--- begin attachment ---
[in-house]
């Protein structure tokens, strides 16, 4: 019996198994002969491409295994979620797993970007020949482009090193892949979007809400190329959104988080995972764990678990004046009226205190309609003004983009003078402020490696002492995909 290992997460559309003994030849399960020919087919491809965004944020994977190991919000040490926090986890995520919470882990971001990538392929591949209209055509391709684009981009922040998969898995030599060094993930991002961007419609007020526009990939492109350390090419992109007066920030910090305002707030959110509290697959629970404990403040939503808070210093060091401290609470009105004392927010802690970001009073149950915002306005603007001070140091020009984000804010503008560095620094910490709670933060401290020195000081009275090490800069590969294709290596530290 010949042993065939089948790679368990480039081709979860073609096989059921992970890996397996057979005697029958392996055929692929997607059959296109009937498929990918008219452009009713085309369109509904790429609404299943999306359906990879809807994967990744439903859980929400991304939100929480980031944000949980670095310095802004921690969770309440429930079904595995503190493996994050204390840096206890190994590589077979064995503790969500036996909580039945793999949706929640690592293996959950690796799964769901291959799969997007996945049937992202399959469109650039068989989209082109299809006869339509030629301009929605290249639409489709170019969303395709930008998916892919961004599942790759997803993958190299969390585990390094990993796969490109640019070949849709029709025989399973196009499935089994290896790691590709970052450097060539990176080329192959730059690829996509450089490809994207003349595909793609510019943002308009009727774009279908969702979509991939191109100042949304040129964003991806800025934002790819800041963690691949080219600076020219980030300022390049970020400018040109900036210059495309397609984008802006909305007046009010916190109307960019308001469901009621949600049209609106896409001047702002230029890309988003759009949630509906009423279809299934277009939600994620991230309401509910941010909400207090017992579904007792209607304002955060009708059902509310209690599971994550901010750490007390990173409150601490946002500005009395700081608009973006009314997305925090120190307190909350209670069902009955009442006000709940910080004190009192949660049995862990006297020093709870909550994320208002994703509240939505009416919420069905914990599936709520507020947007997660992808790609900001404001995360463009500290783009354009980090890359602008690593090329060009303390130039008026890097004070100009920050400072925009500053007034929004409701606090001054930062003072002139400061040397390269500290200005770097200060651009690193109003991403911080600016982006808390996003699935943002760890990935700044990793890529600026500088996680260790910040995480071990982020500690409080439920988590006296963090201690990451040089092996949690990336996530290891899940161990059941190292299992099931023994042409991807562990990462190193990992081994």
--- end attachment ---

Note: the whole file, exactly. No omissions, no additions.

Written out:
[in-house]
């Protein structure tokens, strides 16, 4: 019996198994002969491409295994979620797993970007020949482009090193892949979007809400190329959104988080995972764990678990004046009226205190309609003004983009003078402020490696002492995909 290992997460559309003994030849399960020919087919491809965004944020994977190991919000040490926090986890995520919470882990971001990538392929591949209209055509391709684009981009922040998969898995030599060094993930991002961007419609007020526009990939492109350390090419992109007066920030910090305002707030959110509290697959629970404990403040939503808070210093060091401290609470009105004392927010802690970001009073149950915002306005603007001070140091020009984000804010503008560095620094910490709670933060401290020195000081009275090490800069590969294709290596530290 010949042993065939089948790679368990480039081709979860073609096989059921992970890996397996057979005697029958392996055929692929997607059959296109009937498929990918008219452009009713085309369109509904790429609404299943999306359906990879809807994967990744439903859980929400991304939100929480980031944000949980670095310095802004921690969770309440429930079904595995503190493996994050204390840096206890190994590589077979064995503790969500036996909580039945793999949706929640690592293996959950690796799964769901291959799969997007996945049937992202399959469109650039068989989209082109299809006869339509030629301009929605290249639409489709170019969303395709930008998916892919961004599942790759997803993958190299969390585990390094990993796969490109640019070949849709029709025989399973196009499935089994290896790691590709970052450097060539990176080329192959730059690829996509450089490809994207003349595909793609510019943002308009009727774009279908969702979509991939191109100042949304040129964003991806800025934002790819800041963690691949080219600076020219980030300022390049970020400018040109900036210059495309397609984008802006909305007046009010916190109307960019308001469901009621949600049209609106896409001047702002230029890309988003759009949630509906009423279809299934277009939600994620991230309401509910941010909400207090017992579904007792209607304002955060009708059902509310209690599971994550901010750490007390990173409150601490946002500005009395700081608009973006009314997305925090120190307190909350209670069902009955009442006000709940910080004190009192949660049995862990006297020093709870909550994320208002994703509240939505009416919420069905914990599936709520507020947007997660992808790609900001404001995360463009500290783009354009980090890359602008690593090329060009303390130039008026890097004070100009920050400072925009500053007034929004409701606090001054930062003072002139400061040397390269500290200005770097200060651009690193109003991403911080600016982006808390996003699935943002760890990935700044990793890529600026500088996680260790910040995480071990982020500690409080439920988590006296963090201690990451040089092996949690990336996530290891899940161990059941190292299992099931023994042409991807562990990462190193990992081994």